New York Agency law deals with the relationship between an “agent,” and a “principal.” An agency relationship forms when a principal asks an individual to act on behalf of the principal and the action of the agent may bind the principal in some way. Agency, in short, is a fiduciary relationship where an agent acts for a principal subject to control of the principal.
Under these circumstances, a principal will be liable for contracts entered into by agents when (1) the a fiduciary relationship exists between an agent and principle (2) the agent acted with some kind of authority, and (3) a contractual obligation is created between the agent and a third party. The idea of authority can be a tricky one to nail down.
Actual, Apparent & Inherent Authority to Act for a Principal in New York
An agency relationship can be, and often is, enforced by written agreements made through a power of attorney that grants an agent “actual authority” that is printed in black and white. A power of attorney, or a real estate agency agreement are prime examples of principals granting actual authority.
However, where an agent lacks actual authority or the issue is in doubt, s/he may nonetheless bind a principal t if the principal has created the appearance of authority, also referred to as “apparent authority,” leading the other contracting party to reasonably believe that actual authority existed. This exists to protect third parties who would otherwise incur losses.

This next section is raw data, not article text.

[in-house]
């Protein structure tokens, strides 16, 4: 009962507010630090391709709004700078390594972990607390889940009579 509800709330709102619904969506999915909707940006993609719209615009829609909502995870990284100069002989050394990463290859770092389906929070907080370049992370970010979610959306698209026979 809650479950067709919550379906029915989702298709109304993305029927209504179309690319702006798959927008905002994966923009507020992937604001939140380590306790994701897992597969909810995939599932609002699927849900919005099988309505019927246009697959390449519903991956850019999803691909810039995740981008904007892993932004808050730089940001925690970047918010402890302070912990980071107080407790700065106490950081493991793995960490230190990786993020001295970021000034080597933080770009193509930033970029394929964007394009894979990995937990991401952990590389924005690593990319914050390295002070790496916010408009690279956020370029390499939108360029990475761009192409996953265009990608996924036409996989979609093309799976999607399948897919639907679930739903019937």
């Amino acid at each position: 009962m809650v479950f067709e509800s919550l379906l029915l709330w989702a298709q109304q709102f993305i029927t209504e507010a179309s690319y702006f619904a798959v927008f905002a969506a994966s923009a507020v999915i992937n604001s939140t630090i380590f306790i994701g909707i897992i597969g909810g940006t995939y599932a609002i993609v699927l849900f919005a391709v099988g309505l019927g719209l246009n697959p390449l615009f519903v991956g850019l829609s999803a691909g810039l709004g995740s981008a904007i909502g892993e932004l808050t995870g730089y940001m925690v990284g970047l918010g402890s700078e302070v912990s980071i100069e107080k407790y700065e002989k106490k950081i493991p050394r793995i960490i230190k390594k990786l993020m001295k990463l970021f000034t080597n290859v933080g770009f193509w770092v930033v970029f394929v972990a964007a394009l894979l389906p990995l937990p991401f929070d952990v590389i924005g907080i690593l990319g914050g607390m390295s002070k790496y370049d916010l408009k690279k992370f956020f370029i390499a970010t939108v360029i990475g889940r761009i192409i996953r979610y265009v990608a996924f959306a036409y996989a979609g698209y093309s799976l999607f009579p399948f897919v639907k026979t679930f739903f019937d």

Agents may also possess “inherent authority,” which is derived solely from the agency relationship itself and exists for the protection of persons harmed by or dealing with the agent. This power arises only if required for the agent to exercise some actual authority granted by the principal. For example, if a principal grants power to do some action, but doing that action requires doing something related or conditional to that action, then the agent acquires inherent authority to the related or conditioned action on behalf of the principal.
New York small business owners cannot be everywhere and do everything. Understanding agency relationships, and making the right choices as to who one grants authority will allow your business to run efficiently and smoothly. Please avoid apparent and inherent authority by always have a contract drafted when any agent is acting for you. It is, typically, better to detail the authority granted than to wonder what you can be bound to in the future.
- Partition Actions in New York: NY Real Estate Law Basics
- Suing New York Banks in Equity: New York Equitable Accounting Remedy
- Definition of a Franchise in New York State: New York Franchise Law Basics
- Firing an Employee in NY? Exceptions to NY “At Will” Employee Law
- Hiring a New York Divorce Lawyers for International Divorces in New York Courts
- Suing The New York Government? Exceptions And Extensions To Statutes of Limitation / Notification Periods